If you have a peak/valley issue within the cement board field use thin-set mortar to level the area.
On this project it took a few passes with both joint compound and thin-set to get the cement board area suitable for tile.
Prep Work for RedGard
The prep work for RedGard is straightforward. Since it does have a thick texture, RedGard should be applied only on the areas where there will be tile. Hydro Ban is also another option to waterproof cement board.
Otherwise, the paint job of the adjacent wall next to the tile will look less than crappy (and we mean this in the nicest sense). You can either snap chalk lines or use a pencil & level to mark the area where the tiles will go.
Don’t get RedGard on the tub. We used blue tape along the edge of the tub where it met up with a cement board.
Then, we placed a piece of cardboard on top of the tub to further protect it from any drips.
The last step for RedGard prep is to dampen the area where it will be applied. We used a bucket of water and a sponge. Take special care to get the corners of the cement board damp as this is the location where you want the RedGard to really adhere.
Now the RedGard is ready to be applied. It’s actually a pretty fun process, but make sure to wear a respirator because it is stinky stuff.
RedGard Creates a Waterproof and Crack Resistant Membrane
Applying RedGard to any surface is super easy. If you can paint a wall you can use RedGard no problem. And for this shower, we only needed one gallon.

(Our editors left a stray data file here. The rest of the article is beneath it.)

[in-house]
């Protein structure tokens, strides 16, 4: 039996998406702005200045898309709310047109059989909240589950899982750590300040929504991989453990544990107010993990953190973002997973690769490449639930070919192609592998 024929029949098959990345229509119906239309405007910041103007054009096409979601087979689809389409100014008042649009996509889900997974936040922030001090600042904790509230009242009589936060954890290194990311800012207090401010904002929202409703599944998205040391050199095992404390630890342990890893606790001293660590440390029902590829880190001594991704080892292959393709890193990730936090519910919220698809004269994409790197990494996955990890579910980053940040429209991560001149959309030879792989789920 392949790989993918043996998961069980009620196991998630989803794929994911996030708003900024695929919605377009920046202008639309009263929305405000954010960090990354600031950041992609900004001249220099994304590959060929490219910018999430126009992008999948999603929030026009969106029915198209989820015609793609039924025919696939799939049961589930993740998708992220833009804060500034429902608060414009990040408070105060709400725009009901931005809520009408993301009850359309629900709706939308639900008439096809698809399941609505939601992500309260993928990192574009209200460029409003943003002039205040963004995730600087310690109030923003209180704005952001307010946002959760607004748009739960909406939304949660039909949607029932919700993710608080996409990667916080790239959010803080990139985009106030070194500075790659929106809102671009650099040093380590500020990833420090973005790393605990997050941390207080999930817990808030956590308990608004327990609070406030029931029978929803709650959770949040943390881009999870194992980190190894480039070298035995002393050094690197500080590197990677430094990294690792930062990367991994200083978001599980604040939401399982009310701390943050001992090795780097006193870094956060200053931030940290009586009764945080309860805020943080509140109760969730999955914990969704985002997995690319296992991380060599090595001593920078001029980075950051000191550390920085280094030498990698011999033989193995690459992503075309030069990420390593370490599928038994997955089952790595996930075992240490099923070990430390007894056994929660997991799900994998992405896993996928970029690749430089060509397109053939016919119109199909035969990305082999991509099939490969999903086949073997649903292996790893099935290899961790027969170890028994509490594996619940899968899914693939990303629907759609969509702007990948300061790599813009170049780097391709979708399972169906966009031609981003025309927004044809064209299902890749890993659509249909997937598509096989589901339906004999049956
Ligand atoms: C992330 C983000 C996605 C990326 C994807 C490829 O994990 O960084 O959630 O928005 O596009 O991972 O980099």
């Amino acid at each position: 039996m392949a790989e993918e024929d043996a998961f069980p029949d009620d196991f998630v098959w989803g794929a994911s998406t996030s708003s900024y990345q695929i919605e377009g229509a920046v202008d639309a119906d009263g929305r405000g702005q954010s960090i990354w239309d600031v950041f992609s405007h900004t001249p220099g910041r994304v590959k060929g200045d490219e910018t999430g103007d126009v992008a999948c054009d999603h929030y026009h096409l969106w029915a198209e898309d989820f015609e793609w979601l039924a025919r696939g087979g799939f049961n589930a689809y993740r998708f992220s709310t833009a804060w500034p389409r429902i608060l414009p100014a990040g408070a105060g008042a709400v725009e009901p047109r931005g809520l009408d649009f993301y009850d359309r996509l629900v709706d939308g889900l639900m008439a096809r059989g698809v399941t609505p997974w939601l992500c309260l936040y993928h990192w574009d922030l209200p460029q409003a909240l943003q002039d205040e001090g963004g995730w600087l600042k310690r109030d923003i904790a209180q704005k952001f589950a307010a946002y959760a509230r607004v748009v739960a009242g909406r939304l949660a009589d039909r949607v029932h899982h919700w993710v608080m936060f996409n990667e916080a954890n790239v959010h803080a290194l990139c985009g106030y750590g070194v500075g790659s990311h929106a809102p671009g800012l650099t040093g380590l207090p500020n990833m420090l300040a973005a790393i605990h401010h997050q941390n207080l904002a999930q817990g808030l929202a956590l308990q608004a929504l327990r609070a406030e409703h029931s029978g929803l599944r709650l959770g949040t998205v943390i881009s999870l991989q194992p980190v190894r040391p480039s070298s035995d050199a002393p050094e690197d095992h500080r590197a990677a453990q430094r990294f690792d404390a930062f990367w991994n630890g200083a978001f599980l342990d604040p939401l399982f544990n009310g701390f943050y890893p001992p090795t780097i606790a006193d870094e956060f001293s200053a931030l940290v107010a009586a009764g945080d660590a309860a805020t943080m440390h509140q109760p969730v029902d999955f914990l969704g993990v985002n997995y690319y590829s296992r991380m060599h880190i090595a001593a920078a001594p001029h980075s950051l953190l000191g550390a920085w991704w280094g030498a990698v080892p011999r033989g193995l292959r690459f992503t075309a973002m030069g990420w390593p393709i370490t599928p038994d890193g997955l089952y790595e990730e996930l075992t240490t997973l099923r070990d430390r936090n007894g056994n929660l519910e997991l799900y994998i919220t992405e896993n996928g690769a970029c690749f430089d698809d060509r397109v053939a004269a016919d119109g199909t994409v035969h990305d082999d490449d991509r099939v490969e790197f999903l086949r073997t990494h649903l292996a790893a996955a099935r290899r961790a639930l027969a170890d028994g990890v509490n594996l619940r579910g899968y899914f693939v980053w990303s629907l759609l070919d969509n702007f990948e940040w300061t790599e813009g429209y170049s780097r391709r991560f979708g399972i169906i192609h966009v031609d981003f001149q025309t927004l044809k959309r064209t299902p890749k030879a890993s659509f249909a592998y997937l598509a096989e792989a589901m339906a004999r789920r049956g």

There are two ways to get RedGardon cement board panels:
- Roll it on the wall with a 3/4 inch nap roller
- Trowel it on the wall
In this bathtub example, we rolled the RedGard onto the cement panels using a Purdy brand 3/4 inch roller.
Use a good roller that won’t shed too much lint into the RedGard. Otherwise, you’ll have red boogers to remove from the wall.
The first application was put on vertically.
Use a paintbrush for areas that are unreachable with the roller. We paid close attention to applying a good coat of RedGard to all the corners and spaces adjacent to the tub since these are the areas that water likes to penetrate the most.
Let this first coat of RedGard dry until the panels appear red in color. This took about 1 to 1.5 hours.
Drying time depends mostly on temperature & humidity levels and the surface will appear pink until the RedGard has completely dried.
When the RedGard appeared red and wasn’t tacky we applied a second coat horizontal to the first. Again, as you roll it on the walls check to make sure there are no bumps or small lint boogers in the coating.
The end result should be a bathtub surround that is red in color.
The bathtub walls are now completely waterproof and the RedGard also serves as a crack isolation membrane. This means RedGard will expand and contract ever so slightly to prevent cracks from forming in the shower tile.
Keep in mind, the thickness of RedGard should factor into how far to set a shower valve like Moen’s Posi-Temp or Hansgrohe’s iBox.
There are many ways to waterproof a shower, so pick the one that works best for you.
If you’re doing a bathroom remodel and need help, join one of our online courses – they’ll make your bathroom renovation much easier!
Let me know if you have any questions and I’ll do my best to help.